A multi coloured and dynamic coastline

This page describes the coastal walk from Chale to Freshwater on the Isle of Wight, part of the Isle of Wight Coast Path. This spectacular section of coast is constantly being attacked by the sea and erosion is both frequent and rapid. The different rock types also contribute to a blaze of colours: orange, yellow,red, grey and the white chalk cliffs at Freshwater.

June 2014 Chale Church - click the right arrow to see more images of the stage in this album.

This page describes a clockwise passage - but the stage can be walked in either direction.

Description of the stage

On a clear day the bay at Freshwater is in sight as you leave Chale and the colourful coastline is laid out before you. Every time you walk this section of coast is unique since erosion is cutting away at the soft rocks all along the route.

Several sections walked in 2010 have since slipped down the slope; a bench at Atherfield Point was 2-3m from the cliff edge in 2012 was literally on the edge in 2013 - that land has also now gone.

The route crosses several “classic” holiday centres and traditional campsites. The path hugs the cliff tops and there are several diversions back to the main road to get around the deep and sometimes wooded chines that cut inland.

Towards the Freshwater end there are dinosaur footprints on the beach and a fossilised forest at Hanover Point before the rocks change from orange, yellow and grey rocks turn to the white chalk cliffs as Freshwater is approached. It is another set of textbook geology examples, with different rock types contributing to the slumping and to the spectacular colour along the coast. For those interested, Ian West’s pages provide a very good description of the processes and geological highlights along this coast. See the link in references below [recommended reading].

There are also wrecks off the coast. Diving and paragliding are local activities. Due to the erosion over the centuries a rule of thumb is that “100 feet [30m] offshore is roughly equivalent to 100years”, with a Roman wreck now just over a kilometre from the coast.

The 2013 walk (anti clockwise) turned out to be very misty from Crompton bay onwards and included a kilometer diversion around Atherfield Bay Holiday Camp due to the cliff cutting back all the way to the fence [the route is now open again here]..

Warning: take care - landslips are occurring frequently along this section of coast. The cliff edge will always be unstable and the course of the path is changing frequently.

Stage Stats

Places along the stage

Stage Title Comment
Stage terminus: Chale 82m Church
Passage point: Whale Chine 40m
Passage point: Atherfield Point 30m
Passage point: Barnes High 53m
Passage point: Brighstone Bay Holiday Centre 25m
Passage point: Brook 10m
Passage point: Hanover Point 18m
Passage point: Military Road 81m
Stage terminus: Freshwater end of promenade 3m

Stage figures

Stage Title Comment
Distance: 18.8 km
Terrain type: coastal moderate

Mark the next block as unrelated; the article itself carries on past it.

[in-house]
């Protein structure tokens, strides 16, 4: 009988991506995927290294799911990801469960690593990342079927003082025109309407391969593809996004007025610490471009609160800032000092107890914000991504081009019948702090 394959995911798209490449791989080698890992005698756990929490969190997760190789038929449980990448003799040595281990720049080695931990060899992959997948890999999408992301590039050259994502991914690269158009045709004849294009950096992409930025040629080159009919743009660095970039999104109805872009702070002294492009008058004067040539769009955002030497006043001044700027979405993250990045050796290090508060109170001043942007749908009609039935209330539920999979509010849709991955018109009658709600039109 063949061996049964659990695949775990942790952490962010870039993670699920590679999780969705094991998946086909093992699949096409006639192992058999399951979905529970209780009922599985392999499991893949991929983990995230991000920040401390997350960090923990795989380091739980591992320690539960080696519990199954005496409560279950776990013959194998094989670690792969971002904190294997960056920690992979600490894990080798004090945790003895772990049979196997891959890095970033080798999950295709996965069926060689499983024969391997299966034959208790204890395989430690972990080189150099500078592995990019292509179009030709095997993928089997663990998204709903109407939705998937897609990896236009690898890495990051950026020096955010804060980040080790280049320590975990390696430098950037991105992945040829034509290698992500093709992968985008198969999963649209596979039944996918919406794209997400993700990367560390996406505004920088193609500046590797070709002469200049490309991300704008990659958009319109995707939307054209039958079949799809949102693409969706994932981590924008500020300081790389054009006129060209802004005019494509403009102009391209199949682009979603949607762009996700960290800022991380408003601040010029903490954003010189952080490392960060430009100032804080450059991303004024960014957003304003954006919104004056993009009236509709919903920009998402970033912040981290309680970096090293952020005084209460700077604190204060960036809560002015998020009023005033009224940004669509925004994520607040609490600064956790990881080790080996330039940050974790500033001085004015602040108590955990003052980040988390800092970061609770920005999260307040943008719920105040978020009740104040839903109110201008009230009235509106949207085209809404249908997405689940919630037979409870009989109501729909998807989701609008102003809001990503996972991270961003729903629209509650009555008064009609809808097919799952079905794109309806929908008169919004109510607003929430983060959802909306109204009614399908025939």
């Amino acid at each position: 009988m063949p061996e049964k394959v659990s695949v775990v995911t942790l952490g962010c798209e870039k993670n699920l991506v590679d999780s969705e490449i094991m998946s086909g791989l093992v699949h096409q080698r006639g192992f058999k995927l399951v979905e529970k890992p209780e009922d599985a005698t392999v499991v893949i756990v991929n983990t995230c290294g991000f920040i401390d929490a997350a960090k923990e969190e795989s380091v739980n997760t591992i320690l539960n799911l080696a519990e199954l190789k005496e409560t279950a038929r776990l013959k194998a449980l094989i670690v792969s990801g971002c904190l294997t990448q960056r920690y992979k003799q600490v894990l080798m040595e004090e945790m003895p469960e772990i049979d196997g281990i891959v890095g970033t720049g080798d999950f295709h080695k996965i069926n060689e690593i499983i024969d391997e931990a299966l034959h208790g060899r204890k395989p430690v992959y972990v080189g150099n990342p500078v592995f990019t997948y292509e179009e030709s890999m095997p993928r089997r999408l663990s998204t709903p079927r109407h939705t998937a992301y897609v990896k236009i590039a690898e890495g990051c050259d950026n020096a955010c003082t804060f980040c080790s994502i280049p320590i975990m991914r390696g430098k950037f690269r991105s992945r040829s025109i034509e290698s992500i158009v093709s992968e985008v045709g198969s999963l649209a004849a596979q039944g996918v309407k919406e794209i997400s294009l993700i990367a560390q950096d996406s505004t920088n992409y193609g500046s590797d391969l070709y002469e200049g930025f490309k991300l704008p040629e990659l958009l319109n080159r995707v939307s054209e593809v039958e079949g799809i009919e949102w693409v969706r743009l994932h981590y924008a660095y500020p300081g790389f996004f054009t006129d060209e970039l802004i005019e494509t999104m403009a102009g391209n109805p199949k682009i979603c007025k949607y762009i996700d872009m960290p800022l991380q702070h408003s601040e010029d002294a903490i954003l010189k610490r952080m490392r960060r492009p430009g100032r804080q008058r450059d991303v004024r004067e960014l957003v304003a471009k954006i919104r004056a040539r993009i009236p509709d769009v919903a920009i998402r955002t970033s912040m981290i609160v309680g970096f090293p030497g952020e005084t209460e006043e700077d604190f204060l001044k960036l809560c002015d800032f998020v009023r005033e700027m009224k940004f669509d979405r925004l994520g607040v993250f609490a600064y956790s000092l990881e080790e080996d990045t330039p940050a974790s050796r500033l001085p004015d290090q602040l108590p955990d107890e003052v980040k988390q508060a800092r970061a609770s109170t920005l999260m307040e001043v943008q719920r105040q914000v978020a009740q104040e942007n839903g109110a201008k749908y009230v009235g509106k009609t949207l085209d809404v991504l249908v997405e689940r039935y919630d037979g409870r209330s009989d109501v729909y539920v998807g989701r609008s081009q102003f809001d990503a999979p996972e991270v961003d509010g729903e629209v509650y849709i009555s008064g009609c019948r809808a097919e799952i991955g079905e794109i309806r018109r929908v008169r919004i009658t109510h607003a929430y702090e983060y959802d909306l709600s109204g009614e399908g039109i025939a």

Total ascent: 270 [m amsl]
Total descent: 300 [m amsl]
Lowest point: 3 sea level [m amsl]
Highest point: 82 Chale[m amsl]

Walk Log

Date walked Who Walking time hr Av. speed kmh Stoppage hr Direction
05 July 2012 KJM 3.65 hours 5.0 0.65hr clockwise
24 April 2013 KJM, HMM 4.2hours 5.0 0.7hr anti-clockwise
11 June 2014 KJM, HMM 4.08 hours 5.0 0.85hr clockwise

Points of Interest

Approaching Atherfield Point Chale Bay & Atherfield Point: dramatic cliffs and sandy beaches greet you as you reconnect with the coast after the Blackgang and Chale section. The colour of the rock is stunning but is easily eroded. Locals suggest that Atherfield Point may soon be another casualty of the coastal erosion.
Atherfield Bay Holiday Camp Atherfield Bay Holiday Camp: There is a forlorn air about this camp, built in the 1960’s just as continental holidays were taking off -and closed in 2007. Chalets and administration buildings as well as a sewage filter bed all stand motionless when at one time there would have been a buzz of activity.
Brighstone Bay Holiday Centre Brighstone Bay Holiday Centre: The second holiday centre, built in the 1930’s is still very much in use though the erosion of the cliffs is ever present. It claims to be one of or the last such camp standing with several of the early chalets still standing by the cliff - giving it a timeless feel.
Crompton Bay Landslip Compton Bay Landslip: Landslips are ever present and often reduce the path to less than a metre between fence and cliff edge. This is the largest slump along the route. Since the storms in early 2014 the slumping has reached high up the hill and is nearing the main road. The path in June 2014 traverses the mobile top section of the slump.

Getting there & back

To reach Chale - the hourly No 6 bus from Newport bus station stops at the church.

There is a 1.7km walk from Freshwater along the “Freshwater Way” to reach the bus stop for the No 7 bus (by the Co-op). The No 7 will take you to Newport bus station via the Yarmouth ferry terminus.


Start: 05 July 2012
End: onging

References & Links:

Date Title
20140621 Isle of Wight Coast Path leaflet
20140621 Ian West's Geology: Isle of Wight pages
20140621 Brighstone Holiday Camp WWII History
20140621 Isle of Wight [Wikipedia]

Updated KJM 21 June 2014